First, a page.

Seven Questions Over Breakfast with Oliver Jeffers

h1 March 23rd, 2010 by jules

Can you imagine me here with my 7-Imp notepad, and I’m making a check on it? I’m checking off the name of illustrator and painter Oliver Jeffers, as I’ve always wanted him to visit 7-Imp and have coffee with me over breakfast. Honestly, I’m not that organized. No such 7-Imp notepad exists; it’s more like a scattered mess of chicken-scratch notes on my desk, but you get the idea.

I’m going to fall back on the old tired but true List of Seven Reasons It’s Good to Have This Particular Visitor Here Today:

1). Oliver’s Lost and Found (Philomel, 2006) is one of my Top Best Most Favorite Adored Beloved Treasured Apple-of-My-Eye picture books in all the world. Ever read it? It includes these two chaps . . .

. . . and it’s been adapted by StudioAKA into a half-hour animated film I haven’t seen yet (boo) and which, by all accounts, is incredibly faithful to the book, doing it justice and all that important stuff to us picture book nerds. (If you click on the aforementioned “StudioAKA” link, you can see clips from the film, and below is the trailer.)

2). Oliver’s latest title, The Heart and the Bottle, was released by Philomel this month and tells the story of a curious young girl who locks her heart (and wonder for life) up safe in a bottle and hangs it ’round her neck at the loss of what appears to be her only caretaker (either a father or grandfather). “And that seemed to fix things . . . Although, in truth, nothing was the same. She forgot about the stars . . . and stopped taking notice of the sea.” It is is simply beautiful, Publishers Weekly calling it a “quietly powerful treatment of grief.” While we’re on the subject of the professional reviewers, Kirkus wrote:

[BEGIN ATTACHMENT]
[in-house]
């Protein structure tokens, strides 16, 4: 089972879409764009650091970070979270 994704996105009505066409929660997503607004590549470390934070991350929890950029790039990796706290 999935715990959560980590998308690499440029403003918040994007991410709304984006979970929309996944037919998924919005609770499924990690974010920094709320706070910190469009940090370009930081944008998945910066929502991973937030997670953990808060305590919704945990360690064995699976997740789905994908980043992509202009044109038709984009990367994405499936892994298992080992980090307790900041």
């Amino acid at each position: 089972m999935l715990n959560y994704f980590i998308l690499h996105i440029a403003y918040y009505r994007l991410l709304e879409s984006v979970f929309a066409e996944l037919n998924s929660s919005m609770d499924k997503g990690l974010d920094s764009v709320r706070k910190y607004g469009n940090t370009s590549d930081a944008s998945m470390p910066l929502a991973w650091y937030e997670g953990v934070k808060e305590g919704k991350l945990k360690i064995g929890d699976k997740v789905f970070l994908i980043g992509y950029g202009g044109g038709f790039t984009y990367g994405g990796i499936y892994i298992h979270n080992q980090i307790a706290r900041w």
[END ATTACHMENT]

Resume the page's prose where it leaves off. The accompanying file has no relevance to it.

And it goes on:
The author beautifully weaves themes of love, loss and healing into a stirring story. Tender illustrations, dense with detail when the protagonist’s imagination is thriving and sparse when her heart is disembodied, deftly delineate the character’s emotional state. The sophisticated palette creates a consistency across the pages, and the artwork, meticulously constructed and edited with a uniquely minimalist aesthetic, is signature Jeffers. Heartbreaking, witty and filled with hope…

I can already hear the naysayers declaring that this story is really a book for grown-ups in the guise of children’s lit, but I won’t agree. Children know what loss is, and Oliver’s story handles the subject with the utmost grace.

3). He is pretty much fearless when it comes to making art. Observant readers will notice the tiny-print note preceding the title page of The Heart and the Bottle that says, “The art for this book was made from all sorts of stuff. Some watercolor, some bits from old books, some gouache, a little amount of technology, some acrylic and even a bit of house paint. I think there is some oil paint on one page. But that might have been an accident.”

4). The very funny and entirely unexpected die-cut moment at the curtain call of The Incredible Book-Eating Boy (Philomel, 2007).

Hey, wait. Let’s take another moment to appreciate Lost and Found, this time the ending of the book, my favorite Oliver-Jeffers moment ever: